view is useful because we can all learn from it without having to live 
 through it. The mailing list is a fairly ephemeral medium, and something very 
 old in the archives is understood to have a good chance of being out of date 
 so we don’t have to keep adding disclaimers.

Matt’s blog post [1] is an example of the sort of thing I think would be 
helpful. Obviously one post isn’t going to make the reader an expert, but over 
time a few of these will impart some useful knowledge.

Doug

[1] 
http://blog.kortar.org/?p=52draftsforfriends=cTT3WsXqsH66eEt6uoi9rQaL2vGc8Vde

 
 Doug
 
 
  -Sean
 
 -- 
 Sean Dague
 http://dague.net
 
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Re: [openstack-dev] [all] gate debugging

2014-08-27 Thread Sean Dague
On 08/27/2014 05:27 PM, Doug Hellmann wrote:
 
 On Aug 27, 2014, at 2:54 PM, Sean Dague s...@dague.net wrote:
 
 Note: thread intentionally broken, this is really a different topic.

 On 08/27/2014 02:30 PM, Doug Hellmann wrote:
 On Aug 27, 2014, at 1:30 PM, Chris Dent chd...@redhat.com wrote:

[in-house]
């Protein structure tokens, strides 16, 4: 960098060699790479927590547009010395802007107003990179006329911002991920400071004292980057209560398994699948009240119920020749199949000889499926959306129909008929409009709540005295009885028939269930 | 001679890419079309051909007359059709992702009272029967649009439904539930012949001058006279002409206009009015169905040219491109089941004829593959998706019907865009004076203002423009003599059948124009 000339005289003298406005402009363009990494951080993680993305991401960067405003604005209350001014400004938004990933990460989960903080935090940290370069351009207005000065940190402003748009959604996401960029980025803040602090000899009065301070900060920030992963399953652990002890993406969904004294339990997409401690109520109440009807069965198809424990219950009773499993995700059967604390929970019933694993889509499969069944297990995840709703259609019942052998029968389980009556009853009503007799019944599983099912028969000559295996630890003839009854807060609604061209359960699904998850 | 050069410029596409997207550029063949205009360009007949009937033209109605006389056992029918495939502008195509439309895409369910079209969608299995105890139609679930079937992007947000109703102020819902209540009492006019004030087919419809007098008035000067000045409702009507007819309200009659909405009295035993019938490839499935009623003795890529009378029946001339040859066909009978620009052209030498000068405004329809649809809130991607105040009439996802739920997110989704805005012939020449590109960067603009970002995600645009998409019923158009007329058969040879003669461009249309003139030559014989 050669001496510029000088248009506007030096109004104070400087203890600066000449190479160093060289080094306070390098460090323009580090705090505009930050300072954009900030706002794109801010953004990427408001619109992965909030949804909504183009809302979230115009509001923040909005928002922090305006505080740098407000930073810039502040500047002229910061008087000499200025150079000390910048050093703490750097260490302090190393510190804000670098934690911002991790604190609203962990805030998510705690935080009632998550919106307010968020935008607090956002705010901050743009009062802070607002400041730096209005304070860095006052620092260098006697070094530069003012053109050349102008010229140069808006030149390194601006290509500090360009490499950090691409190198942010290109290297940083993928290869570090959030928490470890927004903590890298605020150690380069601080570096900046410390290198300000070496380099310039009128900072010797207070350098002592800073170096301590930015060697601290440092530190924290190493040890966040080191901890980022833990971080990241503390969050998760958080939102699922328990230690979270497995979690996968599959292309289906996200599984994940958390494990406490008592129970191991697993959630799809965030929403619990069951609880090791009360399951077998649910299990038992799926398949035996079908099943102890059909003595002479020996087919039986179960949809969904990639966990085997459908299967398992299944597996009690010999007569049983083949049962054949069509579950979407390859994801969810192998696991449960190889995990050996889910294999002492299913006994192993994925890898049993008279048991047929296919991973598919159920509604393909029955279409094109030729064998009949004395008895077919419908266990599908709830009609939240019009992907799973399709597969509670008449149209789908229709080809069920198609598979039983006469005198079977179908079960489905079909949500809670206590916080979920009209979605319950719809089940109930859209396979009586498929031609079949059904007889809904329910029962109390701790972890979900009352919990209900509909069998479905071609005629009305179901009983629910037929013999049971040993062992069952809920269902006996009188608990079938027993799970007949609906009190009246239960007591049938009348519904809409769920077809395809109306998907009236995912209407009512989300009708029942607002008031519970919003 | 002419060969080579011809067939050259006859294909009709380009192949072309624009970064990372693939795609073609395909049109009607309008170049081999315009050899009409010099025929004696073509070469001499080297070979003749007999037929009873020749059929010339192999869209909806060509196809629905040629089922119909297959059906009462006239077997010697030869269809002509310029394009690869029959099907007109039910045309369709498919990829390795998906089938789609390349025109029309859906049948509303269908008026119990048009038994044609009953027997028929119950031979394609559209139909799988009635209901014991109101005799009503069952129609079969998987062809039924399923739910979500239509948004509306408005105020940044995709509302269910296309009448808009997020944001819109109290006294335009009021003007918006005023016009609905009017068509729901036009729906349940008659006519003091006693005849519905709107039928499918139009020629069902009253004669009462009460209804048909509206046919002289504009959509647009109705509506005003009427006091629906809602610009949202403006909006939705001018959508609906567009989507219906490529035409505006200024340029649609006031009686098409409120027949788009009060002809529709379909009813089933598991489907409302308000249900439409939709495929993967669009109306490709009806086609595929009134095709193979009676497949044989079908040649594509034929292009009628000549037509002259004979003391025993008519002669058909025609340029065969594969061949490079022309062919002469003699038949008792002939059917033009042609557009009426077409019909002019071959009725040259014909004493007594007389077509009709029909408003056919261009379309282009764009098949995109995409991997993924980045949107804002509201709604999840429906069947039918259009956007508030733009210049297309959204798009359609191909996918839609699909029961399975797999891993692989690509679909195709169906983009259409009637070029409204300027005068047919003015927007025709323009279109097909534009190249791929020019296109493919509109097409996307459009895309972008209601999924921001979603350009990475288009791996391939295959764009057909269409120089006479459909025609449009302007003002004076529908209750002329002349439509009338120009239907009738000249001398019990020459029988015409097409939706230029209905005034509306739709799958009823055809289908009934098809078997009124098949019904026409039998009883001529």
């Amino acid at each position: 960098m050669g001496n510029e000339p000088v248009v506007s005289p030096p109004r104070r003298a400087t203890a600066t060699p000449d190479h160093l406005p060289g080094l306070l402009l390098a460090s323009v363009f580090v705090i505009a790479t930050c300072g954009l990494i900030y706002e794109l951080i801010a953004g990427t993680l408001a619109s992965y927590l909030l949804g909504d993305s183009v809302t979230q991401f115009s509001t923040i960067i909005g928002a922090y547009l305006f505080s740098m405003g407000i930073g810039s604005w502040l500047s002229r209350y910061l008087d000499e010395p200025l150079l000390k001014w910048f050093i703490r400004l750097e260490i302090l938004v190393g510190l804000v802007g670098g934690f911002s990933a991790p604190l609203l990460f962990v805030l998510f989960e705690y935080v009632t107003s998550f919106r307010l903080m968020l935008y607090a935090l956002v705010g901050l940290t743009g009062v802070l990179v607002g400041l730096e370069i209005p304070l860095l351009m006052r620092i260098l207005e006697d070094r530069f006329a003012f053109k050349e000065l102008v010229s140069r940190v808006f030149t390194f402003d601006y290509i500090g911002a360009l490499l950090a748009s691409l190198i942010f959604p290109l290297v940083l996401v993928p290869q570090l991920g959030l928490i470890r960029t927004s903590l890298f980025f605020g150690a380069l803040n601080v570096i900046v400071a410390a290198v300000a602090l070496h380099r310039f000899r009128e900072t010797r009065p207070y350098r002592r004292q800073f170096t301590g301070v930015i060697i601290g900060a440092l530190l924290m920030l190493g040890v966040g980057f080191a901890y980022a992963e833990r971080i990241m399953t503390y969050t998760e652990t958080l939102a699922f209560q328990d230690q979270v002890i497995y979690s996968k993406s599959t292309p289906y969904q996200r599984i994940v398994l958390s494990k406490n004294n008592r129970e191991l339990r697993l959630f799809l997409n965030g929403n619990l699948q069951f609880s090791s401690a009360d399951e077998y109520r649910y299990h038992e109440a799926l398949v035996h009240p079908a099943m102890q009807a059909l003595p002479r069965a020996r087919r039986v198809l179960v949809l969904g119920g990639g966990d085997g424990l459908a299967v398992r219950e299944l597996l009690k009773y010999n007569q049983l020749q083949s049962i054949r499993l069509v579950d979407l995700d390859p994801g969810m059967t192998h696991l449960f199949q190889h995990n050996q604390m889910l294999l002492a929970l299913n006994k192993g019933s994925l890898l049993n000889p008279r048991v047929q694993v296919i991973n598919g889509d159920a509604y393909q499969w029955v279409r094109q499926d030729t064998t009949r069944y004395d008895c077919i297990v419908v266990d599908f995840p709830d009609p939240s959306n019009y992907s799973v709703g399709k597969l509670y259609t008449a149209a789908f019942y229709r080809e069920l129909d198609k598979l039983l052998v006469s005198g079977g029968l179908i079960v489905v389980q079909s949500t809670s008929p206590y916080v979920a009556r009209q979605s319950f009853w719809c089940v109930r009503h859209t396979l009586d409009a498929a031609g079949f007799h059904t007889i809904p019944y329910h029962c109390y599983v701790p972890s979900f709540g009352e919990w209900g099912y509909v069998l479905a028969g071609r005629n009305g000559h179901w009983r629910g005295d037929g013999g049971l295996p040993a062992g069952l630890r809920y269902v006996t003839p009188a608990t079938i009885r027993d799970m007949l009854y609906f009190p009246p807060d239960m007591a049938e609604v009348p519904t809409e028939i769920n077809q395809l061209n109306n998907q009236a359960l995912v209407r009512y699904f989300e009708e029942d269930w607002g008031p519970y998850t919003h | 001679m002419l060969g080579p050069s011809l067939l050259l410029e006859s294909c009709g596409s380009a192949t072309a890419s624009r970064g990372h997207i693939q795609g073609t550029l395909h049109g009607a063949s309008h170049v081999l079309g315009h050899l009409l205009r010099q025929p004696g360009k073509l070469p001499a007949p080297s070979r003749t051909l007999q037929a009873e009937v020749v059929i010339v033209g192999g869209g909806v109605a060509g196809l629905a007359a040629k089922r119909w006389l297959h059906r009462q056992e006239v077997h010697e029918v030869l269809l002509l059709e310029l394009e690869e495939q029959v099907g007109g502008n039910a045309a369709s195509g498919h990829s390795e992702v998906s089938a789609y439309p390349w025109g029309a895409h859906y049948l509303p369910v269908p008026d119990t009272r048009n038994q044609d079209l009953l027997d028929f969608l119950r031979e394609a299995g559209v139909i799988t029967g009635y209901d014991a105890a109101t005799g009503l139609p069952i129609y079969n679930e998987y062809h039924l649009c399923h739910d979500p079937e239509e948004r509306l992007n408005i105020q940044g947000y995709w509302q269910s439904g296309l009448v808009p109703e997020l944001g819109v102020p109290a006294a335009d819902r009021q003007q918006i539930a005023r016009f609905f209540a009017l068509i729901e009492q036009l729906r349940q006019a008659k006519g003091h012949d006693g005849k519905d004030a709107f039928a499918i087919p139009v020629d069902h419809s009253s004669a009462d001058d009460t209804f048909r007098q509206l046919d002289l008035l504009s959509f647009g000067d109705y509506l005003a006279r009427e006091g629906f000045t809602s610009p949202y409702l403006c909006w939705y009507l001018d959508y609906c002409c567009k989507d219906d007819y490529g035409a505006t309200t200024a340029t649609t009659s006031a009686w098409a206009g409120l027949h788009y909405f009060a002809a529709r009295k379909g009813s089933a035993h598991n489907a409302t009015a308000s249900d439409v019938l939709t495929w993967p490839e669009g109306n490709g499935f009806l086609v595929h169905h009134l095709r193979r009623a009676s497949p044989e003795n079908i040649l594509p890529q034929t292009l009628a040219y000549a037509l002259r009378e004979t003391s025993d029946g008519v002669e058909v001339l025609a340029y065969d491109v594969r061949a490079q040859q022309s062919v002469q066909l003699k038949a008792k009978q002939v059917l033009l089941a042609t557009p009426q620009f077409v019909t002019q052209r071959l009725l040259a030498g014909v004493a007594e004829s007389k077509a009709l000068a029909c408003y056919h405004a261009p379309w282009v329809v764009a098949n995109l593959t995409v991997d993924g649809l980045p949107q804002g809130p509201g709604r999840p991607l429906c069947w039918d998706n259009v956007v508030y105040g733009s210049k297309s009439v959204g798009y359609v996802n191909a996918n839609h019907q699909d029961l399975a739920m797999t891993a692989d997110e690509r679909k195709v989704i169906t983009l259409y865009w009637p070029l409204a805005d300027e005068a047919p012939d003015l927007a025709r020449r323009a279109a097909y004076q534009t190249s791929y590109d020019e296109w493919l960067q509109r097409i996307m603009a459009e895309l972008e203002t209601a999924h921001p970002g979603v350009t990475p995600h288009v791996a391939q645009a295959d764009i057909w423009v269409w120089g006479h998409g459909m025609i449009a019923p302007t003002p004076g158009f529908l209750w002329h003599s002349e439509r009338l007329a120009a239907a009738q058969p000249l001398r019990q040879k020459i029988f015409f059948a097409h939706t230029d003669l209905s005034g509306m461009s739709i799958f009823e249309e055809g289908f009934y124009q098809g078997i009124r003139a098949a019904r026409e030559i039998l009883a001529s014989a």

On Wed, 27 Aug 2014, Doug Hellmann wrote:

 I have found it immensely helpful, for example, to have a written set
 of the steps involved in creating a new library, from importing the
 git repo all the way through to making it available to other projects.
 Without those instructions, it would have been much harder to split up
 the work. The team would have had to train each other by word of
 mouth, and we would have had constant issues with inconsistent
 approaches triggering different failures. The time we spent building
 and verifying the instructions has paid off to the extent that we even
 had one developer not on the core team handle a graduation for us.

 +many more for the relatively simple act of just writing stuff down

 Write it down.” is my theme for Kilo.

 I definitely get the sentiment. Write it down is also hard when you
 are talking about things that do change around quite a bit. OpenStack as
 a whole sees 250 - 500 changes a week, so the interaction pattern moves
 around enough that it's really easy to have *very* stale information
 written down. Stale information is even more dangerous than no
 information some times, as it takes people down very wrong paths.